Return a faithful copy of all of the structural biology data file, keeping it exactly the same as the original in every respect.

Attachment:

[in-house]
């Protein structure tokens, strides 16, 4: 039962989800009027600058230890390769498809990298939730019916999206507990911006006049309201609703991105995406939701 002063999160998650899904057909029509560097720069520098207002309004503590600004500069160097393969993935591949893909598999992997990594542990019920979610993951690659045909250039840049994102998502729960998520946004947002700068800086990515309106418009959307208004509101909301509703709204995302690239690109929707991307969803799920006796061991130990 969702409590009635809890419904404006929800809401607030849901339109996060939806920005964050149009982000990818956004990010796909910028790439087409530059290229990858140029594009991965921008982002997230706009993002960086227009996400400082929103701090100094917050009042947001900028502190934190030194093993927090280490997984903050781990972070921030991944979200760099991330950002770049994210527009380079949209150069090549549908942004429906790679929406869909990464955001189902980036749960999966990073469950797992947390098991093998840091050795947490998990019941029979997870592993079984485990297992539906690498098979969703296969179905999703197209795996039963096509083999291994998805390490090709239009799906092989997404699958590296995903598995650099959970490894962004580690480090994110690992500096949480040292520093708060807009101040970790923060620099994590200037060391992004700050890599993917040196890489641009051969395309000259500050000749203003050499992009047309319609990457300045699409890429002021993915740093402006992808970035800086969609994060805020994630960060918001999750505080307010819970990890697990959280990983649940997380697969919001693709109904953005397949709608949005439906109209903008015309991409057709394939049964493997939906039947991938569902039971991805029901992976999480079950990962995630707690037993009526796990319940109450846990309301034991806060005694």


[in-house]
């Protein structure tokens, strides 16, 4: 039962989800009027600058230890390769498809990298939730019916999206507990911006006049309201609703991105995406939701 002063999160998650899904057909029509560097720069520098207002309004503590600004500069160097393969993935591949893909598999992997990594542990019920979610993951690659045909250039840049994102998502729960998520946004947002700068800086990515309106418009959307208004509101909301509703709204995302690239690109929707991307969803799920006796061991130990 969702409590009635809890419904404006929800809401607030849901339109996060939806920005964050149009982000990818956004990010796909910028790439087409530059290229990858140029594009991965921008982002997230706009993002960086227009996400400082929103701090100094917050009042947001900028502190934190030194093993927090280490997984903050781990972070921030991944979200760099991330950002770049994210527009380079949209150069090549549908942004429906790679929406869909990464955001189902980036749960999966990073469950797992947390098991093998840091050795947490998990019941029979997870592993079984485990297992539906690498098979969703296969179905999703197209795996039963096509083999291994998805390490090709239009799906092989997404699958590296995903598995650099959970490894962004580690480090994110690992500096949480040292520093708060807009101040970790923060620099994590200037060391992004700050890599993917040196890489641009051969395309000259500050000749203003050499992009047309319609990457300045699409890429002021993915740093402006992808970035800086969609994060805020994630960060918001999750505080307010819970990890697990959280990983649940997380697969919001693709109904953005397949709608949005439906109209903008015309991409057709394939049964493997939906039947991938569902039971991805029901992976999480079950990962995630707690037993009526796990319940109450846990309301034991806060005694």